Now we need some code. We will use a MessageDriven bean to consume the messages and a RESTful webservice to produce them in a simple way. For the MessageDriven bean, create a “EJB project” (Eclipse: New -> Project -> EJB/EJB Project) and put the following class in there:


import javax.ejb.MessageDriven;
import javax.jms.JMSException;
import javax.jms.Message;
import javax.jms.MessageListener;
import javax.jms.TextMessage;

* Simle message driven bean.

@MessageDriven(mappedName = "jms/SimpleQueue")
public class SimpleMessageDrivenBean implements MessageListener {

* Default constructor.

public SimpleMessageDrivenBean() {
* @see MessageListener#onMessage(Message)

public void onMessage(Message message) {
try {
System.out.println("Got message: " + ((TextMessage)message).getText() + " @" + System.currentTimeMillis());
} catch (JMSException e) {

Now we need a Web Project which contains the RESTful Webservice (Eclipse: New -> Project -> Web/Dynamic Web Project). Add the following class to that project:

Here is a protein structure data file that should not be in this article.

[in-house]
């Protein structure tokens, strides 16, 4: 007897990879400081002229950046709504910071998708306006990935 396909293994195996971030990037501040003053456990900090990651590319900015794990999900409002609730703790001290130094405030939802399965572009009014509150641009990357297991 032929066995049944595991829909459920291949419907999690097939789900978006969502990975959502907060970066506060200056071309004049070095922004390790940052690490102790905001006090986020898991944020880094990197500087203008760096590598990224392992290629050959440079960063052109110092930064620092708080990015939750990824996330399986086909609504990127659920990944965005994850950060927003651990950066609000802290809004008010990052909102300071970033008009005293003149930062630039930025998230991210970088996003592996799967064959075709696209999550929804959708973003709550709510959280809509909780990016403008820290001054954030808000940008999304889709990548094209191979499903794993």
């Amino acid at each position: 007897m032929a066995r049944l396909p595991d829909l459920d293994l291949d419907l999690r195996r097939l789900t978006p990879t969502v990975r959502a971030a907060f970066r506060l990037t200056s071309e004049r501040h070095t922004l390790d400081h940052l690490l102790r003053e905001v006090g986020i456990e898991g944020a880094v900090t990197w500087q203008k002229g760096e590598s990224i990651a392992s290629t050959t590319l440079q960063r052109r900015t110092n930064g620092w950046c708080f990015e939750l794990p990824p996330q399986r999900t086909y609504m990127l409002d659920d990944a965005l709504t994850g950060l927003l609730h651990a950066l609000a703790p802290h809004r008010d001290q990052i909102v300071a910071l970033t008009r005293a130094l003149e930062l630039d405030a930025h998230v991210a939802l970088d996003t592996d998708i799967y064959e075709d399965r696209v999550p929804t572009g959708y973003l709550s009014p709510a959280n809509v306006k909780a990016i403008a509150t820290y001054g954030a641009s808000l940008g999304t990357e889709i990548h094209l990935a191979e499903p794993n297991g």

import javax.annotation.Resource;
import javax.ejb.Stateless;
import javax.ejb.TransactionAttribute;
import javax.ejb.TransactionAttributeType;
import javax.jms.ConnectionFactory;
import javax.jms.JMSException;
import javax.jms.MessageProducer;
import javax.jms.Queue;
import javax.jms.Session;
import javax.jms.TextMessage;
import javax.naming.NamingException;
import javax.transaction.HeuristicMixedException;
import javax.transaction.HeuristicRollbackException;
import javax.transaction.NotSupportedException;
import javax.transaction.RollbackException;